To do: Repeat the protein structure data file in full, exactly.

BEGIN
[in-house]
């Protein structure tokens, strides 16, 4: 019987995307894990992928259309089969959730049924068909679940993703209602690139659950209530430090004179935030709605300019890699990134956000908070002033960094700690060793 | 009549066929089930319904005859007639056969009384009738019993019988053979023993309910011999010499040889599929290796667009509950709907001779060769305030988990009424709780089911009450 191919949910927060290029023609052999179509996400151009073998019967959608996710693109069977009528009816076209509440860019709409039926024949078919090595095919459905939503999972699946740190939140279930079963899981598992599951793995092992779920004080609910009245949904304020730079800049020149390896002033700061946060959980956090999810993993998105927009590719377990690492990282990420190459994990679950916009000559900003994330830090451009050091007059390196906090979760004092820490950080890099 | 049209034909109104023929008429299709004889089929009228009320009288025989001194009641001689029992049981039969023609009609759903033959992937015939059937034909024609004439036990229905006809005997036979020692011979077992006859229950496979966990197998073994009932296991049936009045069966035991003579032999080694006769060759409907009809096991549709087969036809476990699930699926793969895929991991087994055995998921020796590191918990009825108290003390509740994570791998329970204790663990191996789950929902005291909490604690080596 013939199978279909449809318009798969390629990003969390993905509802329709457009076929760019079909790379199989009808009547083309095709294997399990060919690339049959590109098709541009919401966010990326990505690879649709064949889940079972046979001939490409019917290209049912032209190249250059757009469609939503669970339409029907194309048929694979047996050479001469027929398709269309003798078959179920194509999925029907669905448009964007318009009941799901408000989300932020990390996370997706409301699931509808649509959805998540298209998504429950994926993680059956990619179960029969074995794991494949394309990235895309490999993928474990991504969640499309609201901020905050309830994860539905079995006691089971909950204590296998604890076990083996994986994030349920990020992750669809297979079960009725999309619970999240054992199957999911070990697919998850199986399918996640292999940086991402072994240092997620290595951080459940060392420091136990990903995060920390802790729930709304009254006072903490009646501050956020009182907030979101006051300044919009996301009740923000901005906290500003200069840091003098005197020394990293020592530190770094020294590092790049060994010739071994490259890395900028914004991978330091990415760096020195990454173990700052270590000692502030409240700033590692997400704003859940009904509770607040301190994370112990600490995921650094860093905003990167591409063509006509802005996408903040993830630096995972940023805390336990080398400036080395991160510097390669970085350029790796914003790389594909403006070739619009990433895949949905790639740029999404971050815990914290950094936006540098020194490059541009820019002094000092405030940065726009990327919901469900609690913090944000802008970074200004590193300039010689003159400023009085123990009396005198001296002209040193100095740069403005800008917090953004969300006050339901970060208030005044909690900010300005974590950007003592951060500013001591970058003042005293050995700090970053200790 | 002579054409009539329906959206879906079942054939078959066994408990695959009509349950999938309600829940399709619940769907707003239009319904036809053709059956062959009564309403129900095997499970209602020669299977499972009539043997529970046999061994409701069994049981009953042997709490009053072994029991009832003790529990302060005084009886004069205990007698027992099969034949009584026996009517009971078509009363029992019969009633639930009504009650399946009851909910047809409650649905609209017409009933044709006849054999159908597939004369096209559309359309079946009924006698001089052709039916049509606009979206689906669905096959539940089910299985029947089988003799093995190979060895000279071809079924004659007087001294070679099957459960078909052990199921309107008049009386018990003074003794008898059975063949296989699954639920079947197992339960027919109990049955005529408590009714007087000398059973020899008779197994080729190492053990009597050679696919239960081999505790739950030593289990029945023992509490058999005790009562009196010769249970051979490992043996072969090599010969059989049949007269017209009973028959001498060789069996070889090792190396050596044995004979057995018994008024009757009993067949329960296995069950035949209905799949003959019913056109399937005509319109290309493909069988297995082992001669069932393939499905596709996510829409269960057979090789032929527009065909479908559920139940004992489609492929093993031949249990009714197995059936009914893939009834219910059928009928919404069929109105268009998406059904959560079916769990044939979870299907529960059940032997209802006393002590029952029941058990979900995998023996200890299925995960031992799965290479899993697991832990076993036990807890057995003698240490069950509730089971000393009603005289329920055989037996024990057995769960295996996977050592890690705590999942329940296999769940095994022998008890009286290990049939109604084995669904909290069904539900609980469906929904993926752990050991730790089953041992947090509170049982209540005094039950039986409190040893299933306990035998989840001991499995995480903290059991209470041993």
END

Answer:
[in-house]
């Protein structure tokens, strides 16, 4: 019987995307894990992928259309089969959730049924068909679940993703209602690139659950209530430090004179935030709605300019890699990134956000908070002033960094700690060793 | 009549066929089930319904005859007639056969009384009738019993019988053979023993309910011999010499040889599929290796667009509950709907001779060769305030988990009424709780089911009450 191919949910927060290029023609052999179509996400151009073998019967959608996710693109069977009528009816076209509440860019709409039926024949078919090595095919459905939503999972699946740190939140279930079963899981598992599951793995092992779920004080609910009245949904304020730079800049020149390896002033700061946060959980956090999810993993998105927009590719377990690492990282990420190459994990679950916009000559900003994330830090451009050091007059390196906090979760004092820490950080890099 | 049209034909109104023929008429299709004889089929009228009320009288025989001194009641001689029992049981039969023609009609759903033959992937015939059937034909024609004439036990229905006809005997036979020692011979077992006859229950496979966990197998073994009932296991049936009045069966035991003579032999080694006769060759409907009809096991549709087969036809476990699930699926793969895929991991087994055995998921020796590191918990009825108290003390509740994570791998329970204790663990191996789950929902005291909490604690080596 013939199978279909449809318009798969390629990003969390993905509802329709457009076929760019079909790379199989009808009547083309095709294997399990060919690339049959590109098709541009919401966010990326990505690879649709064949889940079972046979001939490409019917290209049912032209190249250059757009469609939503669970339409029907194309048929694979047996050479001469027929398709269309003798078959179920194509999925029907669905448009964007318009009941799901408000989300932020990390996370997706409301699931509808649509959805998540298209998504429950994926993680059956990619179960029969074995794991494949394309990235895309490999993928474990991504969640499309609201901020905050309830994860539905079995006691089971909950204590296998604890076990083996994986994030349920990020992750669809297979079960009725999309619970999240054992199957999911070990697919998850199986399918996640292999940086991402072994240092997620290595951080459940060392420091136990990903995060920390802790729930709304009254006072903490009646501050956020009182907030979101006051300044919009996301009740923000901005906290500003200069840091003098005197020394990293020592530190770094020294590092790049060994010739071994490259890395900028914004991978330091990415760096020195990454173990700052270590000692502030409240700033590692997400704003859940009904509770607040301190994370112990600490995921650094860093905003990167591409063509006509802005996408903040993830630096995972940023805390336990080398400036080395991160510097390669970085350029790796914003790389594909403006070739619009990433895949949905790639740029999404971050815990914290950094936006540098020194490059541009820019002094000092405030940065726009990327919901469900609690913090944000802008970074200004590193300039010689003159400023009085123990009396005198001296002209040193100095740069403005800008917090953004969300006050339901970060208030005044909690900010300005974590950007003592951060500013001591970058003042005293050995700090970053200790 | 002579054409009539329906959206879906079942054939078959066994408990695959009509349950999938309600829940399709619940769907707003239009319904036809053709059956062959009564309403129900095997499970209602020669299977499972009539043997529970046999061994409701069994049981009953042997709490009053072994029991009832003790529990302060005084009886004069205990007698027992099969034949009584026996009517009971078509009363029992019969009633639930009504009650399946009851909910047809409650649905609209017409009933044709006849054999159908597939004369096209559309359309079946009924006698001089052709039916049509606009979206689906669905096959539940089910299985029947089988003799093995190979060895000279071809079924004659007087001294070679099957459960078909052990199921309107008049009386018990003074003794008898059975063949296989699954639920079947197992339960027919109990049955005529408590009714007087000398059973020899008779197994080729190492053990009597050679696919239960081999505790739950030593289990029945023992509490058999005790009562009196010769249970051979490992043996072969090599010969059989049949007269017209009973028959001498060789069996070889090792190396050596044995004979057995018994008024009757009993067949329960296995069950035949209905799949003959019913056109399937005509319109290309493909069988297995082992001669069932393939499905596709996510829409269960057979090789032929527009065909479908559920139940004992489609492929093993031949249990009714197995059936009914893939009834219910059928009928919404069929109105268009998406059904959560079916769990044939979870299907529960059940032997209802006393002590029952029941058990979900995998023996200890299925995960031992799965290479899993697991832990076993036990807890057995003698240490069950509730089971000393009603005289329920055989037996024990057995769960295996996977050592890690705590999942329940296999769940095994022998008890009286290990049939109604084995669904909290069904539900609980469906929904993926752990050991730790089953041992947090509170049982209540005094039950039986409190040893299933306990035998989840001991499995995480903290059991209470041993």